At a distant place, we come across a conversation where a businessman asks with his capitalistic tendencies whether a natural calamity would benefit his business or impact it badly. Michael Arvin (Joe Carroll), who works for him, answers with stoic professionalism but feels a tinge of guilt by this conversation. At the hospital, an incident comes to Horace’s notice about an elderly woman who has been stabbed. He speaks with a stunned young man who was there with her as her grandson. From him, Horace gets to know that she was murdered by his mother. The scene shows how such ungodly circumstances can bring out the worst in people. While that happens, Mark decides to bring his mother back home from the hospital and plans to head there with his wife.
Meanwhile, Dr. Pou’s husband comes to visit her at the hospital, and they share a night. On the other hand, rescue soldiers visit their hospital and inform them about the level the flood has reached and the urgent need for them to evacuate. Eric chips in to tell that the water level is not receding as he had predicted earlier. Susan mentions how the hospital does not have any plan to evacuate during a hurricane, but the soldiers insist on doing so for their safety. While Dr. Brian disagrees with Susan’s approach, which seems due to his inability to follow her authority, he goes along with it.
The third episode starts with a Dr. Bryant speaking about the incident during an interview with the police. He is being asked whether he understood the intensity of the calamity and he mentions that nobody had guessed that it would be that devastating. When asked about Dr. Pou, he mentions how circumstances reveal your true nature. The scene states how there’s more to know about Anna than a medical professional unaware of the gravity of this situation. Cut to and we come back to day 3 of the incident, where Susan is sharing important information with her staff. She says that they need to evacuate right away and looking at the situation at the moment, they have 4 hours at best to make it possible.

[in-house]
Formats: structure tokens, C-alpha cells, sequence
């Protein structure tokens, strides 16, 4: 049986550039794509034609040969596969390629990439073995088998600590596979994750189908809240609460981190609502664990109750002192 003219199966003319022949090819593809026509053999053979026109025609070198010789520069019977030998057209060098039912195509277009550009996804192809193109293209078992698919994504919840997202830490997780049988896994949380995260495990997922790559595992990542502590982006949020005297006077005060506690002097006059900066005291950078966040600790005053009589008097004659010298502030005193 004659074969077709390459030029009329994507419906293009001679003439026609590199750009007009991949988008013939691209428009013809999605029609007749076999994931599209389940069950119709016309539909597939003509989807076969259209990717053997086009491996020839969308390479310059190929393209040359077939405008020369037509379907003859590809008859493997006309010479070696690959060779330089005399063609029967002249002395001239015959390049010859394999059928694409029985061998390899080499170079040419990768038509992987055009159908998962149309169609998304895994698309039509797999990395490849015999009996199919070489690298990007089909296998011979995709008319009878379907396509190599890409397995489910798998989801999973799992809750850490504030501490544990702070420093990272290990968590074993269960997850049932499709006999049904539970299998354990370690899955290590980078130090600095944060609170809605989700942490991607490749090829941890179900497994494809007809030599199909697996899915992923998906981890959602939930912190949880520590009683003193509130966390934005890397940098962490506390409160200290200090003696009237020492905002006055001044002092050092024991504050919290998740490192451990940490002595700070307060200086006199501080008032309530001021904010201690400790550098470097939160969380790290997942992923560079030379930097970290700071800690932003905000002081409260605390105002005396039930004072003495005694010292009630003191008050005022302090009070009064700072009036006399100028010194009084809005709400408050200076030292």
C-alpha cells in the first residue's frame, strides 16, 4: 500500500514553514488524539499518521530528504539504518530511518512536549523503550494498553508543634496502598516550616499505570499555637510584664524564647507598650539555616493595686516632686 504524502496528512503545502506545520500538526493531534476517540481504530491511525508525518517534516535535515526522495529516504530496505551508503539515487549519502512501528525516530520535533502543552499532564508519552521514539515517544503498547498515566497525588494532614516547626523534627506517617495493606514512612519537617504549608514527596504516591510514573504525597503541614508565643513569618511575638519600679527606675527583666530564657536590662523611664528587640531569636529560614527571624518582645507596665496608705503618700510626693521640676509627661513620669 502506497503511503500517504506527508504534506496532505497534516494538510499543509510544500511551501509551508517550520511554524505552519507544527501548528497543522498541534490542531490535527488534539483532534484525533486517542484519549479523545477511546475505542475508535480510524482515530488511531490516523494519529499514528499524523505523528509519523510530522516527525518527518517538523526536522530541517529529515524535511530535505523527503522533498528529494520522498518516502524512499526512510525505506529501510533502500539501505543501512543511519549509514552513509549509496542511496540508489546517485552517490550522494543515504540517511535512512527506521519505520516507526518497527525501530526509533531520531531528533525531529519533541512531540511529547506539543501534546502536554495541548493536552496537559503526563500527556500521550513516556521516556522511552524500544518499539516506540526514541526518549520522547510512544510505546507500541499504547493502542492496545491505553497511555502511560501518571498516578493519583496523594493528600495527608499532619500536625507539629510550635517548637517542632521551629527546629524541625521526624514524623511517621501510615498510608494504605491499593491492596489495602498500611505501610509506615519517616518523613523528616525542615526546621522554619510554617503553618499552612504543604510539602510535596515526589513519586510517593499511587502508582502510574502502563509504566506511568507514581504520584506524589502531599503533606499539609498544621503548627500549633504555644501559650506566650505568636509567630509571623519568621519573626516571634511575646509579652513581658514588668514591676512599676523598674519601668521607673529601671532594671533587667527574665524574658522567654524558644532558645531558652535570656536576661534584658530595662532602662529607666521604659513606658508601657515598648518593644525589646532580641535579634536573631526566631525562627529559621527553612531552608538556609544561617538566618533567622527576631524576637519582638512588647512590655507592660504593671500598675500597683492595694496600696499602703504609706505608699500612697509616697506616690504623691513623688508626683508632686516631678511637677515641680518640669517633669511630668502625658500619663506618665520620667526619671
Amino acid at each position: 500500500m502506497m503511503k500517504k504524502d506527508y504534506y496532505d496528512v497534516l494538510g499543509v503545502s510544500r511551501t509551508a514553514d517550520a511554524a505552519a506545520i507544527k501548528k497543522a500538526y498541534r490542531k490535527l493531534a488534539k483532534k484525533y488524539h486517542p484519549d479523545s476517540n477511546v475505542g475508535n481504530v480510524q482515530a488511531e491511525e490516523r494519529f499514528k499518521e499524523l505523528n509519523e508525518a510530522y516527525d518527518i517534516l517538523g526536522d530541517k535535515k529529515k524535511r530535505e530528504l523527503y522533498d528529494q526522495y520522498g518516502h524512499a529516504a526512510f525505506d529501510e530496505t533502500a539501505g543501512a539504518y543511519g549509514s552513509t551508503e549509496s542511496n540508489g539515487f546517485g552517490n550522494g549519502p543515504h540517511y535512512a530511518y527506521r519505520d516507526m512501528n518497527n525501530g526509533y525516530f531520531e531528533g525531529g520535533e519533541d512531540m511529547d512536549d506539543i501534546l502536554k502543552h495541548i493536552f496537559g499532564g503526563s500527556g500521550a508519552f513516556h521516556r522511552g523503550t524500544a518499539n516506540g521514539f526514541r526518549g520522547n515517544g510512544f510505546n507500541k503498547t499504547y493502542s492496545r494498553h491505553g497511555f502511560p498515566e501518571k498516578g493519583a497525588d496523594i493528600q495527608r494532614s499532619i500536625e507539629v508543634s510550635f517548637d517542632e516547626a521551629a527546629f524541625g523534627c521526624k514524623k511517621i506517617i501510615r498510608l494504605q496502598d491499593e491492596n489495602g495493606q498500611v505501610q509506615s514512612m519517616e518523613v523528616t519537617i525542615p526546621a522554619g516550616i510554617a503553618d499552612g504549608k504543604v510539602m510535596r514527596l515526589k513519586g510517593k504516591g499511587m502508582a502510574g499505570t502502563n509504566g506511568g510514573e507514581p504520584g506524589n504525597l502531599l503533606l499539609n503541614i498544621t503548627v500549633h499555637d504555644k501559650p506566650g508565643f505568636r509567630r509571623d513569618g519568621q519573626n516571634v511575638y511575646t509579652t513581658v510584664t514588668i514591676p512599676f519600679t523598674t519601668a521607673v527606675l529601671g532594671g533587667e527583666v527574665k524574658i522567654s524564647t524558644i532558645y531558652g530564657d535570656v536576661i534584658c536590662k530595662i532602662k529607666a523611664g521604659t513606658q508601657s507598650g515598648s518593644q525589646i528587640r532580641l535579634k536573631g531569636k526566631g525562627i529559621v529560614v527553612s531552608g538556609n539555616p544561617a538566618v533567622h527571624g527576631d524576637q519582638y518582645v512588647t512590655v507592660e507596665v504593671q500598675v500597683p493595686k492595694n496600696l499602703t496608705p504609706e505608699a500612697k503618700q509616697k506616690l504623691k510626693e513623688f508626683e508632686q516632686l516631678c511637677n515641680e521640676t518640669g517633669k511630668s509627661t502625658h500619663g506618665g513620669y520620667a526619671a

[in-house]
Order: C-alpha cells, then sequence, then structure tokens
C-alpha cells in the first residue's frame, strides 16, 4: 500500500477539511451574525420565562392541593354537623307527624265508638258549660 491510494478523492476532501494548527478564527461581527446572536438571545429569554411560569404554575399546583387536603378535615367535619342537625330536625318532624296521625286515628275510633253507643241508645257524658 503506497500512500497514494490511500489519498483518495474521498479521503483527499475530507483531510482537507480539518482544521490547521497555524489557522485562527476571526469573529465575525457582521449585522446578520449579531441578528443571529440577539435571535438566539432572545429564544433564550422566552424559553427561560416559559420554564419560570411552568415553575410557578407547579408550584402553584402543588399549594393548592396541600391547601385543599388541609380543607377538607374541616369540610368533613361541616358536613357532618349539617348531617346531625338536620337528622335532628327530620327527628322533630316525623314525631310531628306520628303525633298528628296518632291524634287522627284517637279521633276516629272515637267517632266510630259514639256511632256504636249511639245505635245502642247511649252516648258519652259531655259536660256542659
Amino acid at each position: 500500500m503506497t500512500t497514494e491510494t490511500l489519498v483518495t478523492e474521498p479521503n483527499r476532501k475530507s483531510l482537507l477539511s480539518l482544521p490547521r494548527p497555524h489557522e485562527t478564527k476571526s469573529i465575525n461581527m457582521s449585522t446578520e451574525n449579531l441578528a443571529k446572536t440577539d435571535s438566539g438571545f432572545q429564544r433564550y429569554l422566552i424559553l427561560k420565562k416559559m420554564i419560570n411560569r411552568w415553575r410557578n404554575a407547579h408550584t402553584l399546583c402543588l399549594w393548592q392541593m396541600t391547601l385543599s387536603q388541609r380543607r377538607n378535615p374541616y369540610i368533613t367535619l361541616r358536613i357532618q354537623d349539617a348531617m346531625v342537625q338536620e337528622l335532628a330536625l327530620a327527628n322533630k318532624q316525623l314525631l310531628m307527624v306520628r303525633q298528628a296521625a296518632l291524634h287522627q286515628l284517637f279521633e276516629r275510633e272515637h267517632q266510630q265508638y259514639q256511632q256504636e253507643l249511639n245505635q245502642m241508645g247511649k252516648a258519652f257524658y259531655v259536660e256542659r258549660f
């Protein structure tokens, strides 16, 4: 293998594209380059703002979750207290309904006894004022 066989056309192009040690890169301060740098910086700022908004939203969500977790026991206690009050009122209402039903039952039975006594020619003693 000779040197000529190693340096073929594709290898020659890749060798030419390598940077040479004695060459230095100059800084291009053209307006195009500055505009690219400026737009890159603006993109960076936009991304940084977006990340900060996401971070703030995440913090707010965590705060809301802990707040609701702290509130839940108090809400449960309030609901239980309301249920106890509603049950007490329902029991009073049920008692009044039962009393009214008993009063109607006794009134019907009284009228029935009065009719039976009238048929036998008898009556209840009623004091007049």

Diane, who gets to know about the evacuation, confronts Susan and asks how the evacuation is possible since hers is a private hospital, where many patients require constant medical attention. Michael Arvin, whom we see in the previous episode, gets an email from the Memorial hospital asking for help with the evacuation. He contacts a National Guard acquaintance, but after an unsuccessful attempt, he tries his best to help the hospital directly by himself. Meanwhile, a few from Memorial’s staff go up to the helipad to check on its present condition. That’s when a National Guard helicopter lands and the guard tells them there’s room for just a single patient. The staff rushes back to the hospital and brings back one of the infant babies (neonates) as per orders by Susan.
The truck from the National Guard had room for only 35 people and Susan thinks it better to send patients who are on life support. The three higher-up doctors try to decide among themselves whom to evacuate the next. The discussion gets heated since one of them thinks that DNR patients should be the last group to save – since they have pretty much signed the bond to not be saved (Do Not Revive). But the others object and find this treatment inhumane, especially in the current scenario. The discussion shows the deciding committee figuring out the priorities based on the will to live.
Five Days at Memorial Episode 3 Ending Explained
Later, when the truck comes from the military, just 20 people could get on it. While one of her colleagues tells her to leave with them, Dr. Pou decides to stay back. While the truck could at least take that many patients, when the nurses bring more newborn babies to the helipad, they do not see any helicopters – leaving those patients stranded. We get to know about it due to Michael who is informed that the Coast Guard will send the helicopters instead of the National Guard. Meanwhile, the level of water continues to rise throughout New Orleans leaving the trucks not able to reach the hospital.
While that is the situation outside the hospital, the internal pumps also start bursting and flooding the interiors. Meanwhile, the power gets cut since the water comes from outside into the basement. The whole hospital goes dark and still doctors stay resilient through these worrisome situations. Not long after code blue is declared since a patient goes into cardiac arrest. Dr. Pou, Dr. Horace, and other staff members try their best to revive the patient, but the man dies due to unavailable resources. In the end, we come back again to Brian’s interview, where he says that he couldn’t stop it. From being able to save lives, they went to realizing their inability to help in this entire situation. The episode ends on such a gut-wrenching note that conveys the plight of medical professionals in this horrifying calamity.